What now follows is a list of lesser points, all of which follow as corollaries from the major principles stated above.
MISCELLANEOUS PITFALLS & TRICKS OF THE TRADE
While an author may (at some risk) write for an "abstract reader," speakers speak to specific individuals. Speak not to the blackboard nor to the back wall but to the faces of your listeners. Imagine yourself to be seated among them. Read their faces: they are a resource that distinguishes your predicament from that of an author, and will tell you instantly when you have lapsed into obscurity.
If knowledge and a deep desire to be understood are your strongest offensive weapons, humility is your strongest defense. Resist the urge to show off. Remember that wit that does not serve your informative purpose is wit misapplied. And cite your sources. The latter point of courtesy will, after all, release you from any obligation to develop details that interested listeners can find in the published literature.
You should except to expose specific methodological points germane to your central idea, but resist the urge to review standard derivations of standard material. You haven't time. Historical remarks are—if accurate—useful, but should not be allowed (which is their tendency) to displace your main points.
Since blackboard work takes time—not in itself a bad thing, for it gives your listeners time to reflect—you may find that the tempo and ultimate impact of your talk are improved if references and secondary detail are written out in advance for distribution as handouts. Graphic aids are helpful—they help you to engage not only the ear but also the eye of your listeners, and to introduce an element of variety—but for maximal impact must be thoughtfully designed and tested in advance. Remember that transparencies may tempt you to go faster than any listener can follow with comprehension, and that poor graphics are worse than no graphics; by their use you have, after all, denied listeners the option of saying (for example) "Write larger!"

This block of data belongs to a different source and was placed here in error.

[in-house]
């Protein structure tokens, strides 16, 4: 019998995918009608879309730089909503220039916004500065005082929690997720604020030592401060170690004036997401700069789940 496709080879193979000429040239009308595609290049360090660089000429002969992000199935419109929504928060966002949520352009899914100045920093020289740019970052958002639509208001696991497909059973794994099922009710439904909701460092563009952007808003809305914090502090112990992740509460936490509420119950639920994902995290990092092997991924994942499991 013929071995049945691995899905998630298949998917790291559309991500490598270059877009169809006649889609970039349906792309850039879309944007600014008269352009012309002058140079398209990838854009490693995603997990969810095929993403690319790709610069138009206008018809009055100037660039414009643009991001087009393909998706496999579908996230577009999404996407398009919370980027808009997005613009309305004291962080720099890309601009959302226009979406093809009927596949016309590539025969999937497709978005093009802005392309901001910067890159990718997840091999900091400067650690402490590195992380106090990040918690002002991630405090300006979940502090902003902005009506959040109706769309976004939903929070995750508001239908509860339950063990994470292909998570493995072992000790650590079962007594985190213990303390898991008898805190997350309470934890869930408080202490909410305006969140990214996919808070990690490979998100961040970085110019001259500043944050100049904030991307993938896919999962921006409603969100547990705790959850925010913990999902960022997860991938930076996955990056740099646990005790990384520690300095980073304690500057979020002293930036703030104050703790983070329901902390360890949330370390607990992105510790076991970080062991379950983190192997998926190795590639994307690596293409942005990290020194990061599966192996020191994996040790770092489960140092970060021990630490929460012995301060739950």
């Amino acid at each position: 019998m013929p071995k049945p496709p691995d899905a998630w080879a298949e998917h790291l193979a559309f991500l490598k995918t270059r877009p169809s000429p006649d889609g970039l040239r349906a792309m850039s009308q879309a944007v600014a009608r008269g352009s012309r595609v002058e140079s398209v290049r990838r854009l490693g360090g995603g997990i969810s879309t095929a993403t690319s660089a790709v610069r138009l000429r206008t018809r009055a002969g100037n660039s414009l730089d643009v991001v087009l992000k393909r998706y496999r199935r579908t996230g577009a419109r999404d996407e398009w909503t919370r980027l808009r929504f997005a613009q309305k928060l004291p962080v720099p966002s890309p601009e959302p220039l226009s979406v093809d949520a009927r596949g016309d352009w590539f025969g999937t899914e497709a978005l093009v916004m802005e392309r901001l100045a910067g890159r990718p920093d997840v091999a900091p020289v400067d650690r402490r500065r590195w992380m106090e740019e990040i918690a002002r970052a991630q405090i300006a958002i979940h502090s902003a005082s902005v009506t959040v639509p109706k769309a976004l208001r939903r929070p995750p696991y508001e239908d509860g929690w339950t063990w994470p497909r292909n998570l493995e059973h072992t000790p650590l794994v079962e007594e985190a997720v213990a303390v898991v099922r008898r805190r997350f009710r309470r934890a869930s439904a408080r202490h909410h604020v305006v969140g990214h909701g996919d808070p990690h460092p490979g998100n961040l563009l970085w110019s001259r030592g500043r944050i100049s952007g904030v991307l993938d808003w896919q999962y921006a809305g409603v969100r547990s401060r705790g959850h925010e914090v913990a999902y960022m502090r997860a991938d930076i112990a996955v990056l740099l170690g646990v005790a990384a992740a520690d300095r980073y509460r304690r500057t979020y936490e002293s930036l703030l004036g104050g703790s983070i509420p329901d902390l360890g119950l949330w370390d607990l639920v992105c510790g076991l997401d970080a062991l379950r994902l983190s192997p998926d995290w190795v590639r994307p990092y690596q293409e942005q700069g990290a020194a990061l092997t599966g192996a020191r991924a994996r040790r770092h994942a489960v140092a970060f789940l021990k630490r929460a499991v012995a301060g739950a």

Scientific lectures take place in theatres, and are themselves a kind of theatre. It follows that it is appropriate/important to give attention to the overall design of your presentation—to matters of rhythm, tempo and timing, to the sequence in which you pull the rabbits from your hat, to the willful (but invisible) fabrication of an element of surprise, of climax. It is classical sonata form, not the phonebook, that should serve as your model. It is, moreover, entirely appropriate to rehearse your presentation ... and when it is over to ask yourself (and your friends!) "In what respects did my talk succeed (and why), in what respects did it fail (and why), how could it have been improved?"
A speaker who does not speak (up) is—by definition—not a speaker. Actors and singers—even those with small voices--acceot it as a professional obligation to be "heard ringingly in the back of the house"... and so also must scientific speakers. The "inaudibility problem" (analog of the "writing too small problem") derives mainly from three circumstances: (1) inattention (no excuse); (2) modesty (misplaced); (3) lack of scientific confidence. In cases of the latter type the speaker is, in point of fact, not yet ready to speak, and should redesign his/her talk until the circumstances that undermine confidence have been identified and either (1) eliminated or (2) frankly confessed. Cases of the former types are more easily dealt with, by practice with the assistance of the above-mentioned friends; it takes conscious effort to fill with sound a room full of acoustically-absorbent protoplasm.
Effective scientific speaking is an acquired skill. But of all the skills that a physicist must possess it is one of the most easily acquired. All that is required is conscious attention to the fundamentals... and practice, much practice.